Sebastian Vettel, Ferrari, Circuit of the Americas, 2019

Analysis: Have Ferrari got slower since the FIA’s technical directive on power units?

2019 F1 season

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Has the FIA’s technical directive on power units clipped Ferrari’s wings? Speed trap data from the season so far indicates it has.

The gap between the fastest and slowest cars in the speed track at the Circuit of the Americas is the closest it’s been all year. Typically, the slowest car has been almost 10kph down on the quickest through the speed trap. At COTA that spread is just 5.6kph, the lowest of the season so far, matching what was seen at Singapore – a track which is far less power-sensitive.

Of course track configuration, car set-up and even wind conditions at the track will play a role in this. But it’s striking that only one team – Ferrari – is slower through the speed trap this weekend relative to its performance earlier in the season.

Aside from Ferrari, every other team is more than 1kph closer to the top speed at COTA than they have been over the previous 18 races. Some are more than 5kph quicker. Only Ferrari are slower:

The raw data for the season so far illustrates in detail the change that has happened from race to race (including Hockenheim, which is something of an outlier, likely due to the different set-ups teams used in anticipation of wet weather):

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Taking just the best results for each engine brand, it’s clear to see Ferrari have consistently been the top performing engine this year. And that at COTA, the difference between the four different engine brands is the closest it’s been all season:

Lewis Hamilton is convinced Ferrari are not as quick in a straight line this weekend. “Obviously today I think they’ve lost a bit of power,” he said.

Whether that is actually the case will become more clear over the coming races. But the early indication is the FIA’s directive does appear to have led to a slight reduction in Ferrari’s top speed, and has made the field closer in this respect than it has all year.

That is significant on a weekend when Ferrari’s run of six consecutive pole positions ended by just 12 thousandths of a second.

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Keith Collantine
Lifelong motor sport fan Keith set up RaceFans in 2005 - when it was originally called F1 Fanatic. Having previously worked as a motoring...

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29 comments on “Analysis: Have Ferrari got slower since the FIA’s technical directive on power units?”

  1. How’s the apex speeds? Seems the obvious answer is they can put on more df with ok balance. But they are also smoking less on the grid and there was the fuel flow issue.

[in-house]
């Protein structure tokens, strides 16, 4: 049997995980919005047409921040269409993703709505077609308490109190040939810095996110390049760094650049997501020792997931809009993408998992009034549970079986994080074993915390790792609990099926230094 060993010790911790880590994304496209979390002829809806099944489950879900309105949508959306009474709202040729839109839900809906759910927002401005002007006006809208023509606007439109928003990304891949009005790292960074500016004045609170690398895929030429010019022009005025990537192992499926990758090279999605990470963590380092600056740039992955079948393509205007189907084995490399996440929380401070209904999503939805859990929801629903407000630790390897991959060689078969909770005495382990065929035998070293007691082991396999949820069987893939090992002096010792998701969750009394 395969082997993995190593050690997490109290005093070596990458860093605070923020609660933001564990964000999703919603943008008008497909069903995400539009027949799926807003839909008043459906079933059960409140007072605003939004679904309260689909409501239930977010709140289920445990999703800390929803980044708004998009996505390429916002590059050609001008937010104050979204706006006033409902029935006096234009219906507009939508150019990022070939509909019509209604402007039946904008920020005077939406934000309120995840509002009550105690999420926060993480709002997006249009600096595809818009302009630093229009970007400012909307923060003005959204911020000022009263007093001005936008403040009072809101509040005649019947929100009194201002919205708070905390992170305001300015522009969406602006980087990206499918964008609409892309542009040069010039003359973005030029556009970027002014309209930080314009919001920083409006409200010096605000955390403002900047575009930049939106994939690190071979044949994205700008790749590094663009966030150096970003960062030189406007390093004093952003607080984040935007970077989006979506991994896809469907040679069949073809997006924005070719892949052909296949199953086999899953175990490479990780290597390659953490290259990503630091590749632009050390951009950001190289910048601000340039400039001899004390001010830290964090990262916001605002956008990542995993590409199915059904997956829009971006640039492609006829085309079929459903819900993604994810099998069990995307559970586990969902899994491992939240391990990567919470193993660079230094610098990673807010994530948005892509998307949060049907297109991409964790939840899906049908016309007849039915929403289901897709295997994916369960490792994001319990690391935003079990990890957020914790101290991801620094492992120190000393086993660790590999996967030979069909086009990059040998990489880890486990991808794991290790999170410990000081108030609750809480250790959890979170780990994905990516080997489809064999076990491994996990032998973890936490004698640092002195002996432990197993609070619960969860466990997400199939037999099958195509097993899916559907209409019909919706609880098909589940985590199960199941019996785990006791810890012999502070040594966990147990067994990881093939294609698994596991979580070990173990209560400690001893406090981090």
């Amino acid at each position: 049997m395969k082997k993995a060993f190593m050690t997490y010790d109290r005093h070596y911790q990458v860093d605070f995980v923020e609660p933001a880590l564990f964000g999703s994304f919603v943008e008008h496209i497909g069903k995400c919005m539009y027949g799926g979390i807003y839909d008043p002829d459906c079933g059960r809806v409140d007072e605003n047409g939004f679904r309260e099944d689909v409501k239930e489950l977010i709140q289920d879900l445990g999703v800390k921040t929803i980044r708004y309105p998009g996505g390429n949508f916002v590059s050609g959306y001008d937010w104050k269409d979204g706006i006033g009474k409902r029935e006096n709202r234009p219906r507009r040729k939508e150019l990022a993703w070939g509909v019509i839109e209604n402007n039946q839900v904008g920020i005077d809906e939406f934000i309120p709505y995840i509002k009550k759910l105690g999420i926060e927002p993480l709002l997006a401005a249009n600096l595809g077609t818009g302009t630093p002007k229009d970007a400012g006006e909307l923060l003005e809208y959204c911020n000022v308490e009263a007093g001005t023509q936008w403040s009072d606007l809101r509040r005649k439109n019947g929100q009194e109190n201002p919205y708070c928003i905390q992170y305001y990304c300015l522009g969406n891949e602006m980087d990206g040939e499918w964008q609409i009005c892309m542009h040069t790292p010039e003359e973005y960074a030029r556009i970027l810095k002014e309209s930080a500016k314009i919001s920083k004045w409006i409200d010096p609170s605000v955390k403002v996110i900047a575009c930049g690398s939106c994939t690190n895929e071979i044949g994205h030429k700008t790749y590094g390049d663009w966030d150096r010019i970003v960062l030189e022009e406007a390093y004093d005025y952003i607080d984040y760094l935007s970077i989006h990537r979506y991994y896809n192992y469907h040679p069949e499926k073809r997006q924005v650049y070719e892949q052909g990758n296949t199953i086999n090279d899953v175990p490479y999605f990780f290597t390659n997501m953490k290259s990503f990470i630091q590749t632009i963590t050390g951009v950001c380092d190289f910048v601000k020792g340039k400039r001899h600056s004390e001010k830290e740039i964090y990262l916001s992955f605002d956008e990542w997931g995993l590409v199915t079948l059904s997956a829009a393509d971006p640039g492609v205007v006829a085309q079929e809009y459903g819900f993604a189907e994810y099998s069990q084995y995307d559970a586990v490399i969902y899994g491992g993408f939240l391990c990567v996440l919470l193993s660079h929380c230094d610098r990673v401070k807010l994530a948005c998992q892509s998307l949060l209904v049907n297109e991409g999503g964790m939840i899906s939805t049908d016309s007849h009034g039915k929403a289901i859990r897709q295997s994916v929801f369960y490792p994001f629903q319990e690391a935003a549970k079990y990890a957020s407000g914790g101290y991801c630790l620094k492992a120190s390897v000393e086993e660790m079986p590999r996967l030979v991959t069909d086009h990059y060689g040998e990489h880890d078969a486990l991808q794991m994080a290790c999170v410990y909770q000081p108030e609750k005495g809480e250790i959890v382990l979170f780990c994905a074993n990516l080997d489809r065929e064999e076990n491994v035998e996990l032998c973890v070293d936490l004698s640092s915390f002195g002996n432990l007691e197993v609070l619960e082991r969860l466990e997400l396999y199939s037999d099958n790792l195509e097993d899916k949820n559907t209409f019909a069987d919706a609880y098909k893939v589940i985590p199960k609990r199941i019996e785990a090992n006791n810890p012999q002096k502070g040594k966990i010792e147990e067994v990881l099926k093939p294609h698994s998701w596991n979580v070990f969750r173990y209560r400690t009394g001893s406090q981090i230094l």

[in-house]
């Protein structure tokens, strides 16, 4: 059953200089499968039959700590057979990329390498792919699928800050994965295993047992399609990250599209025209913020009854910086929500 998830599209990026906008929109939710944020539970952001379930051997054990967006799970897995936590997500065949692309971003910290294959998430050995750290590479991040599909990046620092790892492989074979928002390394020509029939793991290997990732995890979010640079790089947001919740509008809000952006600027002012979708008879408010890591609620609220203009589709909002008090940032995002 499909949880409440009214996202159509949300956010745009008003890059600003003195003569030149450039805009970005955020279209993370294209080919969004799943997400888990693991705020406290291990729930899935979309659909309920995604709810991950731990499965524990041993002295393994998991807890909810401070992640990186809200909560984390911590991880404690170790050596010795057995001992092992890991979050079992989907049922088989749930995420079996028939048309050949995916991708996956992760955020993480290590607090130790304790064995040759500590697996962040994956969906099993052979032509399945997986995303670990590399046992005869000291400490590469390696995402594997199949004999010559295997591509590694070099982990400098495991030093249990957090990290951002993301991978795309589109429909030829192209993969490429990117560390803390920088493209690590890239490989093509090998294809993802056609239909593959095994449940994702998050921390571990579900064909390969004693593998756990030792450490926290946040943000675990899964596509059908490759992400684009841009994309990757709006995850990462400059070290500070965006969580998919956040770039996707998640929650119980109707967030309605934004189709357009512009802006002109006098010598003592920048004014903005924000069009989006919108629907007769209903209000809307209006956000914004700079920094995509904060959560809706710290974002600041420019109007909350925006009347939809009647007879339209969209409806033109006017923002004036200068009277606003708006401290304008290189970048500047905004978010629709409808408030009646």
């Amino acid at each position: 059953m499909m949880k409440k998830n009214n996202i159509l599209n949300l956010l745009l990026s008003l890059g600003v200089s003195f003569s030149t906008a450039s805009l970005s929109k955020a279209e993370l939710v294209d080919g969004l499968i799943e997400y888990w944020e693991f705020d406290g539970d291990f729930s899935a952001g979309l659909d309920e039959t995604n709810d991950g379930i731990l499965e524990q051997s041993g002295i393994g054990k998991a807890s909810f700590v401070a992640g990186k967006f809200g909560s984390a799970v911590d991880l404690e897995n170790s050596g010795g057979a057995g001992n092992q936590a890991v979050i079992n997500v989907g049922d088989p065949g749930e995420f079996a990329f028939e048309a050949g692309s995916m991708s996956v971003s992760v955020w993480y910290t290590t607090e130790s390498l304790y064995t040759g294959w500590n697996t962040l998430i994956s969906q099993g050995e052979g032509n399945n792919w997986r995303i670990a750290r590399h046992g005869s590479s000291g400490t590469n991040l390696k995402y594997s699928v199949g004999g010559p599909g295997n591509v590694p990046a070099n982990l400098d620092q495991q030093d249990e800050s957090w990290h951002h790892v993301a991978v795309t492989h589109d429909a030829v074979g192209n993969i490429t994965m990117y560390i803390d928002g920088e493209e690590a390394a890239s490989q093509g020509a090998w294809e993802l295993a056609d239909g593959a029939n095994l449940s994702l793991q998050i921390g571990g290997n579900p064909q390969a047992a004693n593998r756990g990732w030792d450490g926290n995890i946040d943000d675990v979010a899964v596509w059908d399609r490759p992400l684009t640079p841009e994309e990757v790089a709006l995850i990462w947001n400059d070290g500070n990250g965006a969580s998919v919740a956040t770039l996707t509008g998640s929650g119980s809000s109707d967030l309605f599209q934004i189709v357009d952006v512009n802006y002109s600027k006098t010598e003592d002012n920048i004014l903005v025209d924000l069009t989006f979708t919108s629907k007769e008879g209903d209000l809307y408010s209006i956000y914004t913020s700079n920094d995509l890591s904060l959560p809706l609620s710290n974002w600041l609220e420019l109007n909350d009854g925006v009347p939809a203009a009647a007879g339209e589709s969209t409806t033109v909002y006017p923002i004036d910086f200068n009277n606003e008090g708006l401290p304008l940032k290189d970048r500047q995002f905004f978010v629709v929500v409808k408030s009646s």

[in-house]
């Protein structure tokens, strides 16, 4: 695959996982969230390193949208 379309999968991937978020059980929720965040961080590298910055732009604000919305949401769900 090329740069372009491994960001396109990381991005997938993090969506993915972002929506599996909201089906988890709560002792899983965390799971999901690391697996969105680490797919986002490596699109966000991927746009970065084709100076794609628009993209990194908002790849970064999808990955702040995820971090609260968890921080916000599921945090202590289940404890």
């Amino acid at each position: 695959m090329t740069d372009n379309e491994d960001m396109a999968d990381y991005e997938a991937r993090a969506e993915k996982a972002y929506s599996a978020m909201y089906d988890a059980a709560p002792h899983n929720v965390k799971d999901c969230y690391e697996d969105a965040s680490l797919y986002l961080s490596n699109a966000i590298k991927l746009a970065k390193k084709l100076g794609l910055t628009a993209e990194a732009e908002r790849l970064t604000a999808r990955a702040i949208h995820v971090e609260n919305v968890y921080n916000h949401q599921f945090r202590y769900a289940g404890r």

1. @dmw
      According to AMuS, they gained less time on the straights compared to Friday (0.6 on FRI and 0.35 on SAT), but also reduced the deficit in the low-speed-corners.

      https://www.auto-motor-und-sport.de/formel-1/ferrari-red-bull-gp-usa-2019-qualifying/

      Seems more like a set up thing to me, than a genuine impact on power/top speed, but time will tell.

  2. Without jumping to conclusions I would say this all is very intriguing… let’s see what happens during the race and in the next races.

    1. @dallein

      Ferrari looking slow already

    2. Update after the race: … from my home far away from US it looked pretty clear…

      Though, let’s see how it goes next race…

  3. Any chance of a link to these FIA directives?

  4. Difficult to tell. Maybe Ferrari just put on more downforce to keep the tyres in better shape during the race.
    One ingredient of their high top speed this season has been their low drag.
    The more drag your car creates, the lower your top speed gets.
    Or they turned the engines down a bit after Charles’ issues during FP3. Who knows?!
    If the same pattern reappears in Interlagos, then you can say that it has affected them.

    1. Higgins Shepherd
      3rd November 2019, 21:01

      I agree. You can’t really say on one race. Especially as Charles is using an old engine. Their poor performance in the race seemed to be about traction and grip – their car was all over the place in the corners. Only when Charles put the soft tyres on did the car seem to work properly.

  5. Kudos to Red Bull for finally working out what Ferrari were up to (allegedly etc.). Mercedes owe them a big thanks.

    1. Thats assuming they are right or Merc hadn’t already thought of that.

    2. how do we explain the “has been” and “cracker under pressure” getting good again?